Re: solutions)ntations of CSS for years to come (was RE: CSS multicolumn layout solutions)

From: Etan Wexler <>
Cc: <>, <>
Subject: solutions)ntations of CSS for years to come (was RE: CSS
multicolumn layout  solutions)
Date: Wed, Jan 23, 2002, 9:11 PM

> Christian Hujer wrote:
>> So why should I already use CSS3 features that only work in
>> [the dominant
>> browser], if even HTML4 and CSS2, Recommendations from
>> *1998*, do not work
>> in [the latest version of the dominant browser, circa 2001]?
> HTML 4 published as Recommendation prior to 1998 (1997-12-18).
>  But, hey, what's a difference of a few months at this point?

Neither HTML4 nor CSS2 would have exited "CR" had there been a CR period at
the time they were made "recommendations".

IMHO W3C "Recommendations" issued before the CR period was established
should have been immediately reverted to CR status in order to pass the
updated requirements of two or more interoperable implementations.  In lieu
of this, I personally consider those W3C docs to be in CR until such time
that strict CR exit criteria have been met.

> To answer the question, though, one should use CSS3 features,
> like the 'inline-block' value of 'display', because the features
> are useful.  What's more, CSS is constructed with attention
> to graceful degradation.  Combining declarations for
> CSS3-capable user agents with declarations for downlevel
> user agents, one can satisfy everybody.


> Nevertheless, it is irritating that certain resource-rich
> companies can't muster the development power to implement
> four-year-old specifications.  (Or five-year-old specifications; has
> *anybody* produced a CSS1-conformant user agent?)

It is interesting that you refer to four or five year old specifications but
apparently have a memory gap of the past two or three years.  IE5/Mac was
released almost two years ago with fully conformant HTML4 and CSS1[1], and
IE6/Windows was released in the past year as well with fully conformant CSS1
and DOM1.

I know it may be far more enjoyable to stay "irritated" as you say, but pick
something else to be irritated about rather than four year old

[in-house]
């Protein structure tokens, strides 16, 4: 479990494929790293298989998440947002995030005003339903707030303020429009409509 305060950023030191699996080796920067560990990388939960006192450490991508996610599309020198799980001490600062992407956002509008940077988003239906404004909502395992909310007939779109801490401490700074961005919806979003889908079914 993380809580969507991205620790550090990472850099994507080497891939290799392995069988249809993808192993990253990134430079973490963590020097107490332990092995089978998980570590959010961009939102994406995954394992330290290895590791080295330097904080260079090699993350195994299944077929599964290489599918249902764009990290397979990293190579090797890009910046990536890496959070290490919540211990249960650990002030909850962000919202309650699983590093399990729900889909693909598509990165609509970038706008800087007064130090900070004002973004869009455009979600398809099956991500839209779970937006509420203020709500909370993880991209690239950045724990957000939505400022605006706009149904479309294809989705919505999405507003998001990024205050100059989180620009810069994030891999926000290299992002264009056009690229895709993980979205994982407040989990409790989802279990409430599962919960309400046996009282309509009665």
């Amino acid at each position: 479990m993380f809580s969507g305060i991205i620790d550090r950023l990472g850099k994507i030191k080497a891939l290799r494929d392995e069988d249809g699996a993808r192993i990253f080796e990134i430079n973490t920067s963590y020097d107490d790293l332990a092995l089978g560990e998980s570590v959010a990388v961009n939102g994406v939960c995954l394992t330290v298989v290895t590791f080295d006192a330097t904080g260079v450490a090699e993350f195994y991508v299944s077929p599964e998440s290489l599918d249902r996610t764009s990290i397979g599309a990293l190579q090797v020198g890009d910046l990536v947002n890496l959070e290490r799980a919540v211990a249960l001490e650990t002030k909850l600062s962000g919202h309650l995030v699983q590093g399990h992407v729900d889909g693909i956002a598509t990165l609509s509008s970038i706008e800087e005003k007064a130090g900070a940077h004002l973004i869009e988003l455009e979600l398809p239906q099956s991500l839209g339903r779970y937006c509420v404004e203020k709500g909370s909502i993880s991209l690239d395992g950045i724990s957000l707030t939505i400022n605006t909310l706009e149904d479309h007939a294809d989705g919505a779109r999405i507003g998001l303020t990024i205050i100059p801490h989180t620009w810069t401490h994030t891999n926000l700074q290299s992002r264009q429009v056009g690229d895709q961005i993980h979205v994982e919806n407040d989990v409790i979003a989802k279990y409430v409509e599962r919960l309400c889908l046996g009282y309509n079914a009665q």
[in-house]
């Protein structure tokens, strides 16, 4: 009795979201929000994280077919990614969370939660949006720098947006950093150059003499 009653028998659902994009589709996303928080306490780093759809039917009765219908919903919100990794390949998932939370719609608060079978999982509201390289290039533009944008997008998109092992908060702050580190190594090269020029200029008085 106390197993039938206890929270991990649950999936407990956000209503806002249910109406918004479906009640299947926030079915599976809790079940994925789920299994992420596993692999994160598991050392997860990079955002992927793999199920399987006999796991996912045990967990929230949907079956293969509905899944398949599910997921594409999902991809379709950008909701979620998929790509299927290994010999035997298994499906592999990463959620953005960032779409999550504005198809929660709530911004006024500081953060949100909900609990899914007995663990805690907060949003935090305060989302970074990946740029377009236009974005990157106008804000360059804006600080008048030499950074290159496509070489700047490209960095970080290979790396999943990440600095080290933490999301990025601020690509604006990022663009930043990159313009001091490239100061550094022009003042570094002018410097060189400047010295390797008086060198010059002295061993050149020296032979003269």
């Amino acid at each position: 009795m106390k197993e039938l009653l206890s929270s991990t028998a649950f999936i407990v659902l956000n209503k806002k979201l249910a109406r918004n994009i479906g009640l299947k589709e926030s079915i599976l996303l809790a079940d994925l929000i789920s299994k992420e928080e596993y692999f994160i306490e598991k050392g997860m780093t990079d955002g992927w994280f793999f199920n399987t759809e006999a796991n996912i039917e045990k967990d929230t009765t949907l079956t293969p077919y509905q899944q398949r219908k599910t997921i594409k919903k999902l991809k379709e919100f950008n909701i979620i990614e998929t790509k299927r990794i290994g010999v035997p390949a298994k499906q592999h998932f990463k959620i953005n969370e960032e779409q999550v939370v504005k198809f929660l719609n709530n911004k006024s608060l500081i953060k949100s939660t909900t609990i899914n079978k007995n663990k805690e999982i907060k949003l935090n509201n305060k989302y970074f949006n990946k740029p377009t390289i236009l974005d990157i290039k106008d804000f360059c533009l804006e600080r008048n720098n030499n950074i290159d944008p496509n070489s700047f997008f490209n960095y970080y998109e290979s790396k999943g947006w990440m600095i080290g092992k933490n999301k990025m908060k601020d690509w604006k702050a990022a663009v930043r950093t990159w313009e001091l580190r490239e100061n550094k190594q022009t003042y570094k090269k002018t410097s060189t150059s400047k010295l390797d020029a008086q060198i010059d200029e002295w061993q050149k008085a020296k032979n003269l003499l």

specifications that have been implemented by two year old implementations.

>> It is always the same with [this monopolistic software giant]:
>> New features everywhere, but no bug fixing,
>> no or no proper implementation of standards, no security and
>> no stability.
> Get used to it.  Robust software engineering often fails to deliver
> the payoff for the vendor.

Not true.  For example, IE/Mac marketshare (on the Mac) was about 20% before
the release of IE5/Mac.  Within six months, IE5/Mac (the first browser to
fully comply with HTML4+CSS1+DOM1HTML+PNG1) share on the Mac had reached
nearly 70% (on the Mac) - and this was through _downloads_alone_ (i.e. _not_
through bundling).  This example alone blows a big hole in all the
ridiculous bundling arguments.

> CSS, in particular, is an area that vendors will be slow to
> implement conformantly.

Again - there is that memory loss of the past two years or so.  I count at
least five reasonably solid CSS implementations on a plethora of platforms:
  Konqueror (haven't verified, but have heard good things about it from
folks I respect)

> Ambiguities and contradictions within
> the specifications,

Now that is true - CSS2 as published in 1998[2] has problems, and we (W3C
CSS wg) have strived to resolve/fix them in the errata document[3].

If you know of any ambiguities or contradictions which are not addressed by
the CSS2 errata, please post specific problems to






Received on Thursday, 24 January 2002 15:18:44 UTC